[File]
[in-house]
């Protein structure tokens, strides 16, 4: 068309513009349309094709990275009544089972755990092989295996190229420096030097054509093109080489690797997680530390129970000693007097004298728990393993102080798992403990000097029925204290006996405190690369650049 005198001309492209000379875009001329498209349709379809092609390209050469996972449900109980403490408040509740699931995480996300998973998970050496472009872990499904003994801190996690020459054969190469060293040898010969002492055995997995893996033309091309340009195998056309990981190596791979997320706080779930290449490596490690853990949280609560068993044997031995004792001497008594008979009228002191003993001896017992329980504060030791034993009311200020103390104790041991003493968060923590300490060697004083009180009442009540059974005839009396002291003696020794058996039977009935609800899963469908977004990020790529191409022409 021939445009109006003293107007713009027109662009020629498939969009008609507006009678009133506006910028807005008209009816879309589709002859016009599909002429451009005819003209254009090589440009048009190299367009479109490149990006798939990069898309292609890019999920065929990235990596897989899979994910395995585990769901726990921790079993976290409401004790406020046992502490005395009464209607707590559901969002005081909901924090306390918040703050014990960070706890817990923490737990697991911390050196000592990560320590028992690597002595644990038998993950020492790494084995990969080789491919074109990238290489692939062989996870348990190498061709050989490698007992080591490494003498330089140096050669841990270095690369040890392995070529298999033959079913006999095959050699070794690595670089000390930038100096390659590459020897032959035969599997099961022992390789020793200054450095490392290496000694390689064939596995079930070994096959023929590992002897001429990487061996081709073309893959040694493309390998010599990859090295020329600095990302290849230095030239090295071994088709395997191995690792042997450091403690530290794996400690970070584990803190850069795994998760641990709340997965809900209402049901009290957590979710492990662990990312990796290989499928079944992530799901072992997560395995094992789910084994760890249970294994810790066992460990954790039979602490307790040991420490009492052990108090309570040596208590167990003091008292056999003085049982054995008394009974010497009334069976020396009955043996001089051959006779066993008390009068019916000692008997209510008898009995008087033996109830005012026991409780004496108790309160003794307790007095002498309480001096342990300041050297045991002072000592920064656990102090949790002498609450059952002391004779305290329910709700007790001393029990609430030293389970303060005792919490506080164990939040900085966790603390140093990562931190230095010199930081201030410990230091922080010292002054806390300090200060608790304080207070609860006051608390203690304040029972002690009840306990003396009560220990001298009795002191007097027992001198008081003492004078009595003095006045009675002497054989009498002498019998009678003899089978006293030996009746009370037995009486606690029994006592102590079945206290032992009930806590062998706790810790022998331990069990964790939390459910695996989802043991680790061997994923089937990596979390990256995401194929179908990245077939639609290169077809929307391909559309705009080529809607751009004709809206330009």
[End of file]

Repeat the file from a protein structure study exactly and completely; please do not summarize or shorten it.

[in-house]
């Protein structure tokens, strides 16, 4: 068309513009349309094709990275009544089972755990092989295996190229420096030097054509093109080489690797997680530390129970000693007097004298728990393993102080798992403990000097029925204290006996405190690369650049 005198001309492209000379875009001329498209349709379809092609390209050469996972449900109980403490408040509740699931995480996300998973998970050496472009872990499904003994801190996690020459054969190469060293040898010969002492055995997995893996033309091309340009195998056309990981190596791979997320706080779930290449490596490690853990949280609560068993044997031995004792001497008594008979009228002191003993001896017992329980504060030791034993009311200020103390104790041991003493968060923590300490060697004083009180009442009540059974005839009396002291003696020794058996039977009935609800899963469908977004990020790529191409022409 021939445009109006003293107007713009027109662009020629498939969009008609507006009678009133506006910028807005008209009816879309589709002859016009599909002429451009005819003209254009090589440009048009190299367009479109490149990006798939990069898309292609890019999920065929990235990596897989899979994910395995585990769901726990921790079993976290409401004790406020046992502490005395009464209607707590559901969002005081909901924090306390918040703050014990960070706890817990923490737990697991911390050196000592990560320590028992690597002595644990038998993950020492790494084995990969080789491919074109990238290489692939062989996870348990190498061709050989490698007992080591490494003498330089140096050669841990270095690369040890392995070529298999033959079913006999095959050699070794690595670089000390930038100096390659590459020897032959035969599997099961022992390789020793200054450095490392290496000694390689064939596995079930070994096959023929590992002897001429990487061996081709073309893959040694493309390998010599990859090295020329600095990302290849230095030239090295071994088709395997191995690792042997450091403690530290794996400690970070584990803190850069795994998760641990709340997965809900209402049901009290957590979710492990662990990312990796290989499928079944992530799901072992997560395995094992789910084994760890249970294994810790066992460990954790039979602490307790040991420490009492052990108090309570040596208590167990003091008292056999003085049982054995008394009974010497009334069976020396009955043996001089051959006779066993008390009068019916000692008997209510008898009995008087033996109830005012026991409780004496108790309160003794307790007095002498309480001096342990300041050297045991002072000592920064656990102090949790002498609450059952002391004779305290329910709700007790001393029990609430030293389970303060005792919490506080164990939040900085966790603390140093990562931190230095010199930081201030410990230091922080010292002054806390300090200060608790304080207070609860006051608390203690304040029972002690009840306990003396009560220990001298009795002191007097027992001198008081003492004078009595003095006045009675002497054989009498002498019998009678003899089978006293030996009746009370037995009486606690029994006592102590079945206290032992009930806590062998706790810790022998331990069990964790939390459910695996989802043991680790061997994923089937990596979390990256995401194929179908990245077939639609290169077809929307391909559309705009080529809607751009004709809206330009």